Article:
2. Wow, what a fascinating article! I appreciate the way you take your incisive questions straight to the directors and allow the readers to see how they rationalize these seemingly innocent choices. It goes to show that even the best “intentions” can still result in problematic portrayals.

  3. Yes Ebony, girl yes! This post/interview was SO on point and SO necessary. I can’t believe the film directors let you ask such honest questions. The entire Step Up series puzzles me. It would have been such a unique opportunity to cast young black stars, even the love interest along side Channing Tatum in the first film. Casting white women that largely look the same cements a certain ideal. Thank you so much for writing this!

  4. Jacquelyn says:

    “I saw you with a bunch of people like those people back in Brooklyn”…black and brown people?
    The interviewees had the same lame excuses that M. Night Shyamalan and everyone else have. “Colorblind” is not the best way to do business. Colorblindness is the problem. The people who make the decisions are often white and their white privilege mixed with “colorblindness” as an excuse to not take history and sociological context into consideration often leave people of color as the bad guys or the background.
    People should understand history and sociology; where people are and how things got this way. I think the idea of colorblindness makes people feel like if they see race/ethnicity (or admit to it) they are racist, but really their blindness and ignorance makes their actions and outcomes racist even if they don’t want them to be. We need to talk about and understand race/ethnicity in order to be sensitive about it.

  5. Your questions were simply put: amazing! The directors are so problematic in their unwillingness to seriously engage your question. Point 1: Wow, no casting call … really? How do they know she’s the best if they didn’t do a casting call?! This already sets up a situation for the actress to be someone who they already know. Point 2: They address the issue of race with the assumption in place that if a person of color( black or Asian girl) was chosen she wouldn’t be able to do the moves. It’s like they are assuming a black/Asian girl means incompetence. There are very talented black/Asian/Latinas eligible for the role. It’s funny they try to add some Latin flavor with the grandma but a real Latina isn’t even considered. If race wasn’t apart of the story then why add the grandmother in there?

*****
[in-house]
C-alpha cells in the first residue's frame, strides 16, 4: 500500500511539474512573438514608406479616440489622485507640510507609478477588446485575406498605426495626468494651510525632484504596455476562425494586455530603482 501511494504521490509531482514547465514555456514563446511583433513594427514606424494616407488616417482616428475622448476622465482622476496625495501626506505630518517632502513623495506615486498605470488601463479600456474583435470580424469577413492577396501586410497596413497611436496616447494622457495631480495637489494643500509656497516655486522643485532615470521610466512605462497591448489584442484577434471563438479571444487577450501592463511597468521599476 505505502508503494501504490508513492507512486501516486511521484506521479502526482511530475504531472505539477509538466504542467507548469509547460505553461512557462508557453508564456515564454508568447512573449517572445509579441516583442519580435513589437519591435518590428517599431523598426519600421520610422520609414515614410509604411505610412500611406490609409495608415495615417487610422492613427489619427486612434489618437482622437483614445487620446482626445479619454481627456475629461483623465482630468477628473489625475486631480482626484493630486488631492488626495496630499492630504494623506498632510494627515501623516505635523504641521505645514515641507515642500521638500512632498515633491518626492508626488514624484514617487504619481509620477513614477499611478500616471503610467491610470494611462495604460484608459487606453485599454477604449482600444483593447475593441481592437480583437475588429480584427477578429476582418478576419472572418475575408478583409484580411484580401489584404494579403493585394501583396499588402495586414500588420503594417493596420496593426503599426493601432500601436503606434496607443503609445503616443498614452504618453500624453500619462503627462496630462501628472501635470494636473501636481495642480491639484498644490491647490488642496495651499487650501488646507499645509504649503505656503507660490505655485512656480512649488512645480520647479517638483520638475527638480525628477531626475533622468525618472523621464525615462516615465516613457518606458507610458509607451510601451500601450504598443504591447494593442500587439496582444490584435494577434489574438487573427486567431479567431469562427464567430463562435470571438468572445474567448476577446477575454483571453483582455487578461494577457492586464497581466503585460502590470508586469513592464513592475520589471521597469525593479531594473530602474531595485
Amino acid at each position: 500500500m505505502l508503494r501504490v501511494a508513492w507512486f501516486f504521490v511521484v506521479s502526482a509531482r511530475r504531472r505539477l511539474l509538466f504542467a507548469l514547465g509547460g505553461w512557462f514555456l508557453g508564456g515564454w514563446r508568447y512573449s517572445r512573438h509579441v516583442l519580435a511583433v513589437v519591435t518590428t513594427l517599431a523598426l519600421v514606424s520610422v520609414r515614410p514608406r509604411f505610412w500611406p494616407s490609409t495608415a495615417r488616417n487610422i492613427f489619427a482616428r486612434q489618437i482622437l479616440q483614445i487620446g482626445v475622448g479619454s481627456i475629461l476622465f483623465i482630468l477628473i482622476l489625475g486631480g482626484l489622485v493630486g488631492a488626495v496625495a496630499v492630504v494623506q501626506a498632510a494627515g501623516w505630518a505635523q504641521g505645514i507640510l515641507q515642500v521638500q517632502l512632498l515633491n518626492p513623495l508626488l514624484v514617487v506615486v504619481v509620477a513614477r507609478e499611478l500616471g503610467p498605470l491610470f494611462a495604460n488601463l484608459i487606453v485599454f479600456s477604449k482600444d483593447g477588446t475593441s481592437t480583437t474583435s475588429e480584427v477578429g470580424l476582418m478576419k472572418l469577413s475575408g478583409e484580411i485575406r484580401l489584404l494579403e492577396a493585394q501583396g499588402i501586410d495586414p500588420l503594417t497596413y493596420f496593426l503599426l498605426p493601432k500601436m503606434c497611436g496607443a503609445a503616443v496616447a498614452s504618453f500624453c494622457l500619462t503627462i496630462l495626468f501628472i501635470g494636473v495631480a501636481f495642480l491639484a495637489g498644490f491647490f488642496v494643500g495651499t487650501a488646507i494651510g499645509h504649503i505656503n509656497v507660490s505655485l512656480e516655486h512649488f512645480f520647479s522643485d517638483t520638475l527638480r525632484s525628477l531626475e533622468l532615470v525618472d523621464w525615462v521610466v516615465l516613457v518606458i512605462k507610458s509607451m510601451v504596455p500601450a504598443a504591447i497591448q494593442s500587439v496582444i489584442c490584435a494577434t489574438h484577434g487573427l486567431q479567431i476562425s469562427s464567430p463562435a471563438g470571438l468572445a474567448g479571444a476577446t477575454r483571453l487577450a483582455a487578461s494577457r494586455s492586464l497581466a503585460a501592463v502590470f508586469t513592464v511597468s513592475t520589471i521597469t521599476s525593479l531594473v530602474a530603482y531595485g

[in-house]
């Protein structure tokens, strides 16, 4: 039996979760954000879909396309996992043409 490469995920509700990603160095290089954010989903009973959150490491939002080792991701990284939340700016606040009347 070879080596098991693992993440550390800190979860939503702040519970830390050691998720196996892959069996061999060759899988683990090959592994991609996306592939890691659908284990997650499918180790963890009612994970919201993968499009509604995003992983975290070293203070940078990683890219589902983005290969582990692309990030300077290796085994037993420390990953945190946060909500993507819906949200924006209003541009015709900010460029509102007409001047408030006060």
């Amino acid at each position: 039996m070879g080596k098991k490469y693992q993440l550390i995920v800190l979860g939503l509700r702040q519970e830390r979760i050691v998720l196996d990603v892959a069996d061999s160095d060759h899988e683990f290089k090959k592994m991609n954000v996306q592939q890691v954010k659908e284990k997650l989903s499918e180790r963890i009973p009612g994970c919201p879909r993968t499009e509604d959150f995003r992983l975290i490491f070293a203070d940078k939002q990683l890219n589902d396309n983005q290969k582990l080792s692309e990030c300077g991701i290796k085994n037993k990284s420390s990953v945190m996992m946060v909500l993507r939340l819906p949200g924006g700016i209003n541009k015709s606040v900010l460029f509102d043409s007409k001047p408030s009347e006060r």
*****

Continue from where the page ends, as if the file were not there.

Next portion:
GIrl, I love your analysis of the white angel as another white savior. Their response: “We never thought about it” Wow really?

    My only comment is this isn’t an example of colorblind casting. This is example of blatant disrespect for the cultural roots of breakdancing and hip hop. It wouldn’t be such a big deal if there wasn’t such a clear pattern of this happening. Sure white girls can be b-girls but how many movies can one make like this. When do our faces get to represent cultural forms that we originated? In the end, colorblind casting requires that you at least consider all colors … they simply met her and chose her. She was good so she had to be the best …